Greece needs time to convince international investors about its reform programme and may not be able to return to financial markets next year as planned, its finance minister has admitted.
George Papaconstantinou’s comments in a Financial Times interview highlight how Greece continues to struggle to turn its economy round almost a year after the launch of an €110bn European Union and International Monetary Fund bail-out. They may fuel speculation that European leaders will have to find fresh ways of alleviating Greece’s debt problems to avert a default scenario.
“It is necessary to refer to available funding mechanisms in the European framework.” This, grimly, from Portugal’s finance minister Fernando Teixeira dos Santos, according to Portuguese paper Journal de Negocios. Portugal is also holding talks on a bridging loan with the EU.
The news follows a punitive auction of 6-month bills today, at which the cost of debt to the government rose to 5.11 per cent, up from 2.98 per cent a month ago for comparable debt. More than €4bn longer-term debt is due to expire in April, leaving the central bank with a significant shortfall if it cannot issue new bonds at manageable levels. Today’s auction strongly suggests this would not be possible.
Answering a set of questions in writing, the finance minister said, via Google Translate:
Business: Portugal must now ask for help as they appeal the bankers and economists in general? The debt that you have to pay in a year do not worry you?
Fernando Teixeira dos Santos: The country has irresponsibly pushed a very difficult situation in financial markets. Given this difficult situation, which could have been avoided, I think it is necessary to refer to available funding mechanisms in the European framework as appropriate to the current political situation. This will require also the involvement and commitment of major forces and political institutions.
JDN: How do you assess the results of the auction today, particularly with regard to interest rates?
Ireland’s new PM turned down an offer to improve the terms of the bail-out deal – and the Irish public are overwhelmingly behind him. Seventy-eight per cent of those polled think Mr Kenny was correct to refuse trading higher corporate tax rates for lower rates on bail-out loans.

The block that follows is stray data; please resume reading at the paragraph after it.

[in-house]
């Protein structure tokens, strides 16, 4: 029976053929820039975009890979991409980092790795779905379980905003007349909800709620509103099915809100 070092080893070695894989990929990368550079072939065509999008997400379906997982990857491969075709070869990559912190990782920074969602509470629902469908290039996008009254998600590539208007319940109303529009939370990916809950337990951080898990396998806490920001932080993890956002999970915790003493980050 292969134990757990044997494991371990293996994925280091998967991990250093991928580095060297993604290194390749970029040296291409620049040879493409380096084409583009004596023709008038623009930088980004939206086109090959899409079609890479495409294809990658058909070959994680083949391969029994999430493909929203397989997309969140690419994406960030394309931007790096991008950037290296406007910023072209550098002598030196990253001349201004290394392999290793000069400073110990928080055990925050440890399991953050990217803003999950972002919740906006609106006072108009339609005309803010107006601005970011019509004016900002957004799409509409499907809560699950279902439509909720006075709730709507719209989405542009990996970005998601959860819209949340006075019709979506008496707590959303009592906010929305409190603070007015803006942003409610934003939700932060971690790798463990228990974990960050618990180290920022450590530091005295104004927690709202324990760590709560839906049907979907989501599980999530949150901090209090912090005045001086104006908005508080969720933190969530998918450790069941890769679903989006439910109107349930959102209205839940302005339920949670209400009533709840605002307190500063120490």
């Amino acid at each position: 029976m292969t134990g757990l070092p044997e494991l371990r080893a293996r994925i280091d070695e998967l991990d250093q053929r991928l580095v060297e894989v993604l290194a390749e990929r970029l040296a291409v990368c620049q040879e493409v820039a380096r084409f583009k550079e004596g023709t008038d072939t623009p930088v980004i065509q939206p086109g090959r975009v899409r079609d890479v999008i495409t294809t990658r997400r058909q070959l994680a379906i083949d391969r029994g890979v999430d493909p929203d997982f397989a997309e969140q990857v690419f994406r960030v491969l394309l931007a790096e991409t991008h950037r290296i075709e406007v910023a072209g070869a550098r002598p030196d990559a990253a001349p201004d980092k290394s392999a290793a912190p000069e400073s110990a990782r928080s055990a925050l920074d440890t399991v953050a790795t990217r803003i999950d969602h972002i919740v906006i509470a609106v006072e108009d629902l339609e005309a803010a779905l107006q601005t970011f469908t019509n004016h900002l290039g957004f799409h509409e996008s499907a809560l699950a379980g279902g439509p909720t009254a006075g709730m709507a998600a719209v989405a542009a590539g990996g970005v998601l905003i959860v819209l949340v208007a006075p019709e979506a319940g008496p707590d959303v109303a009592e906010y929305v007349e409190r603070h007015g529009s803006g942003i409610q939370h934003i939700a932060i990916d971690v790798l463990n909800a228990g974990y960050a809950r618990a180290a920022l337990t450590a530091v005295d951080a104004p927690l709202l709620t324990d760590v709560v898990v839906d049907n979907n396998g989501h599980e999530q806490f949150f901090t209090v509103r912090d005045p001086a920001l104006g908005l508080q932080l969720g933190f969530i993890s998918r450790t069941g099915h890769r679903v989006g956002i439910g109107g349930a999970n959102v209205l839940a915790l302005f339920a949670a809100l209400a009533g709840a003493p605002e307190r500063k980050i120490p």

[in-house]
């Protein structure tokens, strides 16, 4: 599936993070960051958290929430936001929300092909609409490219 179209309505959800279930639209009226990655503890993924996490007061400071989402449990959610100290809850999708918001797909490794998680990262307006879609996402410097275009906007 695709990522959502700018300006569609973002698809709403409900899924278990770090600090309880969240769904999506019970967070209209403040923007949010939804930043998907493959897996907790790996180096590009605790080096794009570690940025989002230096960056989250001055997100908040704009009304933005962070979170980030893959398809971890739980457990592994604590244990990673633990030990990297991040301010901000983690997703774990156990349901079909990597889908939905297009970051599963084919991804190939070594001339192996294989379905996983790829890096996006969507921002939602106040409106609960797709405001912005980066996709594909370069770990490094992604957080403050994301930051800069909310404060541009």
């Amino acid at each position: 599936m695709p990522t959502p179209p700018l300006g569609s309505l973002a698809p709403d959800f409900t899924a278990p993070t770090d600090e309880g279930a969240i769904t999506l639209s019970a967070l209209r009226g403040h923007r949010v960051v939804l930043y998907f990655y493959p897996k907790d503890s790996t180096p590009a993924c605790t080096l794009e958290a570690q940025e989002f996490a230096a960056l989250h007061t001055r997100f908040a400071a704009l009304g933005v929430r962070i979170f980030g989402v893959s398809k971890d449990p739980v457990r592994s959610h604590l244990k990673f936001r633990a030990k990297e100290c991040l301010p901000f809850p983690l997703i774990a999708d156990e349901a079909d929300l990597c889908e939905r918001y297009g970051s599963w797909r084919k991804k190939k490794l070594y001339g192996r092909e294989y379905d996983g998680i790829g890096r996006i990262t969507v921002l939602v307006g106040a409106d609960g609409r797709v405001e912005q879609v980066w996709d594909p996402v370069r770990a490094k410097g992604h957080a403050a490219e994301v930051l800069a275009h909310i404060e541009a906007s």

Ireland’s troubles remained notably unaddressed in a bold agreement between eurozone ministers early on Saturday morning. In a sign of ongoing market stress, yields on Irish government debt have continued to rise today, unlike those of Greece, Spain and Belgium, which have fallen.
The European Central Bank was guilty of a “major failure of supervision” in not restraining lenders from fuelling the property bubble in Ireland, says a former prime minister.
John Bruton, premier in the 1994-97 centre-right, Fine Gael-led coalition, on Monday accused British, German, Belgian and French banks of “irresponsible lending . . . in the hope that they too could profit from the Irish construction bubble.” Mr Bruton said in a speech to the London School of Economics that banks had “lots of information available to them about spiralling house prices in Ireland”. They were supervised by their national central banks and by the ECB which “seemingly raised no objection to this lending.”
Markets are showing signs of stress over Portugal following Moody’s three-notch downgrade of Greece as we approach a significant bond auction on Wednesday.
Yields on the ten-year government bond reached 7.65 per cent today – a euro lifetime high – indicating Lisbon would need to pay these sorts of levels if it tried to issue ten-year debt now. (Or Wednesday.) If it goes ahead, the auction is intended to raise €0.75-1bn. This is optimistic, however. The last two auctions raised just €1.25bn between them.
So, assuming Wednesday’s auction raises €0.75bn (optimistic), the IGCP will have raised about €2bn since the start of the year from the market in bonds. Rumour has it that the agency has about €4bn in cash. So that’s €6bn, excluding bills. So what does Lisbon’s debt management agency, the IGCP, need, and by when? The answers are sobering.
The European Central Bank still faces a stand-off with Dublin. The FT reports today the warning by Lorenzo Bini Smaghi, an ECB executive board member, that Ireland cannot expect to renegotiate the terms of its bail-out. The matter has become an issue in the country’s election campaign.